Thursday, 6 December 2018


Craft Stall in Cockermouth (Sat 8th Dec)

Money for Madagascar have a Craft stall at Wild Zuccini in Cockermouth this Saturday 8th December.  All our supporters are welcome to come along and support us between 10am and 3pm.

Thursday, 29 November 2018

FUNDRAISER – Saturday 1st December

Jan and Charlie are holding a fundraiser in support of Money for Madagascar at their home this Saturday 1st December between 11 am and 11 pm at 11 Parkway Road, Dudley, DY1 2QA.  Lots of Madagascan Music, Food, Craft Goods and Christmas gifts will be available.  All supporters in the area are welcome to join them.  Come along and get some wonderful Madagascan xmas gifts whilst supporting this worthwhile charity.

Monday, 24 September 2018

Bicentenary Concert
Here are some more photos from the concert - more are available here:

Niddum Ensemble

Paddy Bush and Justin Vali

Craft stall

Wales - Madagascar Bicentenary Concert

Bicentenary Concert
Justin Vali and Paddy Bush were joined on stage by some fine musicians from Madagascar and Wales, and a great time was had by all attending.  Here's a couple of photos from the event, more later.
Justin, Paddy and friends on stage

Justin played the Valiha and other traditional Malagasy instruments
Click here for a video of a sample part of the event.

Monday, 17 September 2018

Bicentenary Concert

Royal Welsh College of Music and Drama Cardiff

 Saturday 22nd September 2018 
A special fundraising concert of Malagasy and Welsh music to celebrate
200 years of cultural connections between the two countries. See here for more information.
Justin Vali  Quintet
Justin Vali ranks among the greatest living players of traditional Malagasy music on the valiha, a bamboo tube zither which is considered to be the national instrument of Madagascar.  He will be joined on stage by Paddy Bush, a singer, songwriter and performer on many exotic instruments. 
Nidum  Ensemble
Formed of young professional musicians, The Nidum Ensemble is a dynamic, diverse and innovative group made up of young Welsh musicians from orchestras including The Royal Philharmonic, The London Symphony, The Royal Liverpool Philharmonic, The BBC Symphony and The BBC National Orchestras.

There will be crafts from Madagascar on sale in the foyer and also a showing of a short film about the first missionaries before the concert and during the interval.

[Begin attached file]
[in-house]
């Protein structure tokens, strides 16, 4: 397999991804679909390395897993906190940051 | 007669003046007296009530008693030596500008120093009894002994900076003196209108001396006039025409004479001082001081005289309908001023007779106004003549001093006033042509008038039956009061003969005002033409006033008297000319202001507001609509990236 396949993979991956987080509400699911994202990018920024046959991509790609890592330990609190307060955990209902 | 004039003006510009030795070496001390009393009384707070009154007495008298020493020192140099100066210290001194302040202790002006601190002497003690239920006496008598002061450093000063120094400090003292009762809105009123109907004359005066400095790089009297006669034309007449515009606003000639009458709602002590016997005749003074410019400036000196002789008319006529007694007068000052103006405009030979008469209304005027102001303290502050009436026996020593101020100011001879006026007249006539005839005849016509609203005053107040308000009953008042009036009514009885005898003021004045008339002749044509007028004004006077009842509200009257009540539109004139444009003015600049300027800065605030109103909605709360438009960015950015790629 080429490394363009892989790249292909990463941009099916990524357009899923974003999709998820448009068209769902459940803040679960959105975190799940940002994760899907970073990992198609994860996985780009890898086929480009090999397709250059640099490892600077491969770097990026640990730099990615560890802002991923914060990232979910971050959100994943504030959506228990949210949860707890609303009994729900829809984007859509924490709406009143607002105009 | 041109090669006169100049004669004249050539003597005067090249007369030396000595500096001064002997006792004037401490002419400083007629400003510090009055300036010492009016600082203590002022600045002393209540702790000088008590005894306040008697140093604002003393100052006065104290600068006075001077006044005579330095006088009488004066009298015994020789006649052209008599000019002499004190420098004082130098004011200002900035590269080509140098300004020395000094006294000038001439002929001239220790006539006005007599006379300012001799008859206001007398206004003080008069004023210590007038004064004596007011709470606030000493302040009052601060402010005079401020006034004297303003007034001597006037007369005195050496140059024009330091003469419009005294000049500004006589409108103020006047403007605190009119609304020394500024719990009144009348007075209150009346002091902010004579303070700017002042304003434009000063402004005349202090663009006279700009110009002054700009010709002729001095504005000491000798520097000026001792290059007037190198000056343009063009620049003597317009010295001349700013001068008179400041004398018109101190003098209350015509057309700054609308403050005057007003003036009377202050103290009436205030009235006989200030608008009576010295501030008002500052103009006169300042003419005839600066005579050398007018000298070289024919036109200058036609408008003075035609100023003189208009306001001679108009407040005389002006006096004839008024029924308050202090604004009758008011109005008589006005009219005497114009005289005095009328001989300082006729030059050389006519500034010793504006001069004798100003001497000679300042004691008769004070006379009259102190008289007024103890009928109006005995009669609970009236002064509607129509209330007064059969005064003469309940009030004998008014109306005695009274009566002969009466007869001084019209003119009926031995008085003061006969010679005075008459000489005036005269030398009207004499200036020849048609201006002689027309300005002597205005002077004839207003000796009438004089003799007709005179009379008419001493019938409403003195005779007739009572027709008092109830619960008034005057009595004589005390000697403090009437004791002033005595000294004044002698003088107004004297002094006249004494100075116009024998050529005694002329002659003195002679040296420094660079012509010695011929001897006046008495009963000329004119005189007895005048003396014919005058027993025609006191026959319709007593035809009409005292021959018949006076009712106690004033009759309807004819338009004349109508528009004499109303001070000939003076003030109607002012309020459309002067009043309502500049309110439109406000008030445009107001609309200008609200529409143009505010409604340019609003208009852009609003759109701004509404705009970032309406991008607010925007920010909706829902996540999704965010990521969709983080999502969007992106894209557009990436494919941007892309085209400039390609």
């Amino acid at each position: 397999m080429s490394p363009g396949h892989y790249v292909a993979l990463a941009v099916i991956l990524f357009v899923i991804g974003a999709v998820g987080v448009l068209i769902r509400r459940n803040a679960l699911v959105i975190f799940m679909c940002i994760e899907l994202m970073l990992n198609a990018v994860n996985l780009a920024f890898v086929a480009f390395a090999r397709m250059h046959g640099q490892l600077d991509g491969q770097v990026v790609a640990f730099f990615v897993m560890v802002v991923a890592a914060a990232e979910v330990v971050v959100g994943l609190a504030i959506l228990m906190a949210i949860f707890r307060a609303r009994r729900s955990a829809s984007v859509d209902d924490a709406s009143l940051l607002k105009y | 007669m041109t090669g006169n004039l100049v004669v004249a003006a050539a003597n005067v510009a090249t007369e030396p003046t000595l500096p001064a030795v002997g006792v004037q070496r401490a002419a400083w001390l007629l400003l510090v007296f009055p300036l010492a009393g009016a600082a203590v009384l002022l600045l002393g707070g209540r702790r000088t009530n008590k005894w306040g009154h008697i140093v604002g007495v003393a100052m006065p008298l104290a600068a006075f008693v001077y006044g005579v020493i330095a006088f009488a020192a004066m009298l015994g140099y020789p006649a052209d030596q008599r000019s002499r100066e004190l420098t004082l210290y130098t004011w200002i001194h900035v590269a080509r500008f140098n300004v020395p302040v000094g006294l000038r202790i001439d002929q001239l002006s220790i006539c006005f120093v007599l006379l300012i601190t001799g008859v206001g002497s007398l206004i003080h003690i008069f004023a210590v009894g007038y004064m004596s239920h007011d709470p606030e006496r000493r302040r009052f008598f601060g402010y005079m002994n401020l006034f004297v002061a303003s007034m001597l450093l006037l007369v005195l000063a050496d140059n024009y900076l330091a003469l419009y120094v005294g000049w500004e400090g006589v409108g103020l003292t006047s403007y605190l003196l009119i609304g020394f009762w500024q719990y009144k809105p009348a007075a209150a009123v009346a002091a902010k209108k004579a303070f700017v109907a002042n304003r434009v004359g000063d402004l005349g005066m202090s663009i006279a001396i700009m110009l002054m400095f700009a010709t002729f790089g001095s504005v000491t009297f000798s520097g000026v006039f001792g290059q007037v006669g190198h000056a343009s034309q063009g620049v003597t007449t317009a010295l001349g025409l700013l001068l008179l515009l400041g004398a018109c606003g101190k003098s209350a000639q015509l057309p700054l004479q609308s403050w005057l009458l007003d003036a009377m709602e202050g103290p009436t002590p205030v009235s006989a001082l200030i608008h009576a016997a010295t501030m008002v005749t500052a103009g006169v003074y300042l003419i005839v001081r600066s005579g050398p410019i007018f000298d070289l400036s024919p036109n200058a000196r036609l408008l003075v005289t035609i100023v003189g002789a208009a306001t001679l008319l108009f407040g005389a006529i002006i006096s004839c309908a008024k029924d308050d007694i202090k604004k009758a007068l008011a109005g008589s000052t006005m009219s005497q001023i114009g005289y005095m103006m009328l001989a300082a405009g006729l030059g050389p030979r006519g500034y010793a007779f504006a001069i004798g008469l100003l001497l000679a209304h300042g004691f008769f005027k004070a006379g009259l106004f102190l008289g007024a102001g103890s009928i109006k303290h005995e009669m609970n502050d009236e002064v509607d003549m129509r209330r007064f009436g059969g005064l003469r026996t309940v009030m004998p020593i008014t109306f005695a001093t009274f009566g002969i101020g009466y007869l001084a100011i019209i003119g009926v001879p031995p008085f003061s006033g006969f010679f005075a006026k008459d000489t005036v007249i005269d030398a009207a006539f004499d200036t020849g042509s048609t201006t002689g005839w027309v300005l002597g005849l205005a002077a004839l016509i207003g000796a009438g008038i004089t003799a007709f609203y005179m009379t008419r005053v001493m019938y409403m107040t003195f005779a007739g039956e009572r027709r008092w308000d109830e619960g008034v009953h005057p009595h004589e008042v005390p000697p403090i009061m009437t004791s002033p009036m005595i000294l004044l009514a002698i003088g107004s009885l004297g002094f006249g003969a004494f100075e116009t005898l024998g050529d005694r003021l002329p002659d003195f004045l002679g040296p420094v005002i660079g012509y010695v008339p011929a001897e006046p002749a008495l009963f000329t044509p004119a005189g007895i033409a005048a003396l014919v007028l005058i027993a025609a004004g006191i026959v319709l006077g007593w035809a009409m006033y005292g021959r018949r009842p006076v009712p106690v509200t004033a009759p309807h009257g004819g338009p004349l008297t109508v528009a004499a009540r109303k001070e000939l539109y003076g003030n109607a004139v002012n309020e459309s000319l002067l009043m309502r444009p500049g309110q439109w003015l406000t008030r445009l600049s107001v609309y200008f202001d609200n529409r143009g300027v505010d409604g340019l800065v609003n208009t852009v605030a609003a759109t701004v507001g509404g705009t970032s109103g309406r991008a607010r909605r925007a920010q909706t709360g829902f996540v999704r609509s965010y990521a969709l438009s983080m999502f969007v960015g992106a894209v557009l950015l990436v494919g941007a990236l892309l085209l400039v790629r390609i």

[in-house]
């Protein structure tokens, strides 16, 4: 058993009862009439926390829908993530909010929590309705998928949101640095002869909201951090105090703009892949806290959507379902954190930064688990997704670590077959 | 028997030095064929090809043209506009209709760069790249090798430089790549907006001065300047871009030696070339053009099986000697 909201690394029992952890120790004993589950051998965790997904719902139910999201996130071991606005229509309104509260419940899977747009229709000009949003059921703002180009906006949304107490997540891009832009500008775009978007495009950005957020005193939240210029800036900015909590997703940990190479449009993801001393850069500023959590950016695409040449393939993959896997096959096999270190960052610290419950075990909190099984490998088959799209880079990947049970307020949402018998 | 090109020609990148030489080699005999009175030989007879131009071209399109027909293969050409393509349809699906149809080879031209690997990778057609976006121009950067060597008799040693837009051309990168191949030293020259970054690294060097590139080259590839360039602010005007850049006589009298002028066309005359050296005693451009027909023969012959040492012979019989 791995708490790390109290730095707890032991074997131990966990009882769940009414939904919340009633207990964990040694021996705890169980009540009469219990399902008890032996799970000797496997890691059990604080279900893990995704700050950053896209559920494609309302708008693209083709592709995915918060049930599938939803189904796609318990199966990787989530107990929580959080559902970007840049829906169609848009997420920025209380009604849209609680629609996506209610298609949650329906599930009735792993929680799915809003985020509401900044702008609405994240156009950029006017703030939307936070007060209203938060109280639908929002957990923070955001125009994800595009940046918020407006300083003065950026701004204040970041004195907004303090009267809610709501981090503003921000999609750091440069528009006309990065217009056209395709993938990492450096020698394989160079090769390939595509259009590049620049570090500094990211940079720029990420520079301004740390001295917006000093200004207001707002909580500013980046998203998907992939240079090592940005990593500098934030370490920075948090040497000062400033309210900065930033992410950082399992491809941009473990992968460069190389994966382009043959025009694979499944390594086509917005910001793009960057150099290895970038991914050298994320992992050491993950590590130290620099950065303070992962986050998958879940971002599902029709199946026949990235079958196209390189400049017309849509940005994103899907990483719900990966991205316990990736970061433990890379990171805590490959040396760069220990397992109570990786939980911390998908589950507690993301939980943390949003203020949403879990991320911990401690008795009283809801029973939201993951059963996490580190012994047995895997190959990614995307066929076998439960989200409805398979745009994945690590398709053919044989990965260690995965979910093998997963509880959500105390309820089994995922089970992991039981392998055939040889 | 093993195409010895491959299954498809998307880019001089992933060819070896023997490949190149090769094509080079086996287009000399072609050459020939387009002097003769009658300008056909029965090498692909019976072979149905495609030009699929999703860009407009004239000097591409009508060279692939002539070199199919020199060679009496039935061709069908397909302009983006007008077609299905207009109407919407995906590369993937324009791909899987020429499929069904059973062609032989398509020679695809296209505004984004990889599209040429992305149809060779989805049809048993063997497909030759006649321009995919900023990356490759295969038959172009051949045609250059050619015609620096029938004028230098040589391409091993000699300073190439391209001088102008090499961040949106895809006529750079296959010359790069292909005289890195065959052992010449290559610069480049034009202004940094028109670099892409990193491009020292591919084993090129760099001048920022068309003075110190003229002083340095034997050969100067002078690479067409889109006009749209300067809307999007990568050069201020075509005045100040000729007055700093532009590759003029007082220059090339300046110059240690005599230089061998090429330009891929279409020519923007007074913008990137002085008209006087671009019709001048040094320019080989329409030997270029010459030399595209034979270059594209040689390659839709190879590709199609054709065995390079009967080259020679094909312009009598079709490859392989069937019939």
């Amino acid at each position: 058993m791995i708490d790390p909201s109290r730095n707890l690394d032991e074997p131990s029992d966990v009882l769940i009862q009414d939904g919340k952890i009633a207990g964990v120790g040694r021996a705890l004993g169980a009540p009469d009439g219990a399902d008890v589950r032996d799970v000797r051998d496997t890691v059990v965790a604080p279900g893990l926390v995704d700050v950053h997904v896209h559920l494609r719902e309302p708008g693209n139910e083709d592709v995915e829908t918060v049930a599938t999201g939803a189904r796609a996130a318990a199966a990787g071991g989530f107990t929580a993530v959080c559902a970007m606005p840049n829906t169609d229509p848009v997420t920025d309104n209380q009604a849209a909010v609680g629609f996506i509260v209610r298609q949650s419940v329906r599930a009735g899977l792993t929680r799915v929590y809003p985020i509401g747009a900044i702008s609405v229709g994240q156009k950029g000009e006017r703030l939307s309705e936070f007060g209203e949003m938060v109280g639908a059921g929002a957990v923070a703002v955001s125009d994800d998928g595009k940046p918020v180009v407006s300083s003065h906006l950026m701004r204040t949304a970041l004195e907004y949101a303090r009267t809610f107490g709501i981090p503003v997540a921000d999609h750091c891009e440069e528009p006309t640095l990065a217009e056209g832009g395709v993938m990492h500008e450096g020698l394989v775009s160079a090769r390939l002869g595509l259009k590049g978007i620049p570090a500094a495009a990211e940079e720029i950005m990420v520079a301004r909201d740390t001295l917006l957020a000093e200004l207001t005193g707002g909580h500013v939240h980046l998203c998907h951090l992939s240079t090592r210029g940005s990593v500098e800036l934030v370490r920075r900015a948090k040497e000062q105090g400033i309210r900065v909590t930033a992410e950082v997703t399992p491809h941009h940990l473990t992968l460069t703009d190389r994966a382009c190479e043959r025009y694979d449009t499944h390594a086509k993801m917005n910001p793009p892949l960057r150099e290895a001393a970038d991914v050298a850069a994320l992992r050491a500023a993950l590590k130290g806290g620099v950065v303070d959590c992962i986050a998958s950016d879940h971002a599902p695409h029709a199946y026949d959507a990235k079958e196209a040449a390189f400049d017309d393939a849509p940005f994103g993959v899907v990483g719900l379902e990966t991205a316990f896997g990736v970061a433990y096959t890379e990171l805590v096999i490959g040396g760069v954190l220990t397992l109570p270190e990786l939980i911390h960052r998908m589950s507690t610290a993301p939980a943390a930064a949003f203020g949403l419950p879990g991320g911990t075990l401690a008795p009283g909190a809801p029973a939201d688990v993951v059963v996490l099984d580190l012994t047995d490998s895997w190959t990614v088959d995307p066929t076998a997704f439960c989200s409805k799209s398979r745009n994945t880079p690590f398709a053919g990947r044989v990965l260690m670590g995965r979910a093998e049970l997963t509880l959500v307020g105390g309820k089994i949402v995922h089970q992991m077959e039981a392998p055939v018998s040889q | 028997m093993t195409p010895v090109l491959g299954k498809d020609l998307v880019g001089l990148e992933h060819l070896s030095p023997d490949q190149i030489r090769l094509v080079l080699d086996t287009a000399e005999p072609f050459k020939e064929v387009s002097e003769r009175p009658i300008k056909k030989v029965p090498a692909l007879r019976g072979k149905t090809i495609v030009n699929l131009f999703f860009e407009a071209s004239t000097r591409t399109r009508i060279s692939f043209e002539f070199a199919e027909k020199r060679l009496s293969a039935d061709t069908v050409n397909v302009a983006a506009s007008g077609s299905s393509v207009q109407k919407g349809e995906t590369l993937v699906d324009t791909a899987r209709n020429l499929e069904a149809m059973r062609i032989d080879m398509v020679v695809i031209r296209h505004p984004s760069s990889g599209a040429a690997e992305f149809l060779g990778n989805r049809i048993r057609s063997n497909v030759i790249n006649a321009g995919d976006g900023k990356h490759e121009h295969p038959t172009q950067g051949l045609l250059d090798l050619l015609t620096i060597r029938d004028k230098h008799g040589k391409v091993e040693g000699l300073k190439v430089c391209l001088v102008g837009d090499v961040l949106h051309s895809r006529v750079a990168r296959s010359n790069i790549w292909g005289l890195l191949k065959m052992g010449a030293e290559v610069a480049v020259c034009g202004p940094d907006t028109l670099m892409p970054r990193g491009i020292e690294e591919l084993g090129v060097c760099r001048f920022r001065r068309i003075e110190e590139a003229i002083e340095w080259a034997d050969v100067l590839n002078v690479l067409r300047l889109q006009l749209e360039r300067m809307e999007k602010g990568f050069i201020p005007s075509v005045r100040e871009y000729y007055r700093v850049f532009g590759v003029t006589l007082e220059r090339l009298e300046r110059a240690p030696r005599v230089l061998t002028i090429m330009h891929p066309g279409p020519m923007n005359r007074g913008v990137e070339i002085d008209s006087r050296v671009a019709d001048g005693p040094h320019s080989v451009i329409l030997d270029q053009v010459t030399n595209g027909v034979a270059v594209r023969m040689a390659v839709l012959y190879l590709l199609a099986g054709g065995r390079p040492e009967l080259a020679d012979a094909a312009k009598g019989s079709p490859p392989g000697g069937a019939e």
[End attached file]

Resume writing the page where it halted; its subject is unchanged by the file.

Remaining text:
Tickets: £17.50     Concessions: £15.00    Children under 12 free
Available from the College: 02920 391391 or See venue website for tickets

Tuesday, 19 June 2018

Right now, vanilla is not as ‘sweet’ as you may think – here is why.

Vanilla is a highly used product to say the least, it features in a wide variety of desserts, yet there is ultimately a ‘dark side’ surrounding its production. Madagascar is home to 60 – 80% of worldwide Vanilla, (1) yet is suffering due to a large-scale vanilla shortage, making it more expensive than silver. (2) As vanilla is key to so many elements of food, Malagasy farmers are under huge pressure to produce during this shortage. Due to factors such as unpredictable crops thanks to adverse weather, and also the widespread poverty of these farmers, success in the grass-roots Vanilla market is anything but easy.

Vanilla now costs more than ten times as much as it did a few years ago - at a staggering $600 (£429) per Kilo. (2)The many companies that use Vanilla are angered by this surge in price due to lack of consistent growth, yet what are the poor farmers to do when they find it hard enough to make a stable living? The Vanilla harvest can be complicated enough, without even considering the current unstable market and unpredictable weather – even in a good season, each plant must be individually pollinated and nurtured for around 5 years to produce the required seed pods – far from a quick fix for farmers. As it takes so long to produce, when there is a shortage due to adverse conditions, this will be a threatening situation for the Malagasy farmers – where else can they turn for the crop and cash they need to survive?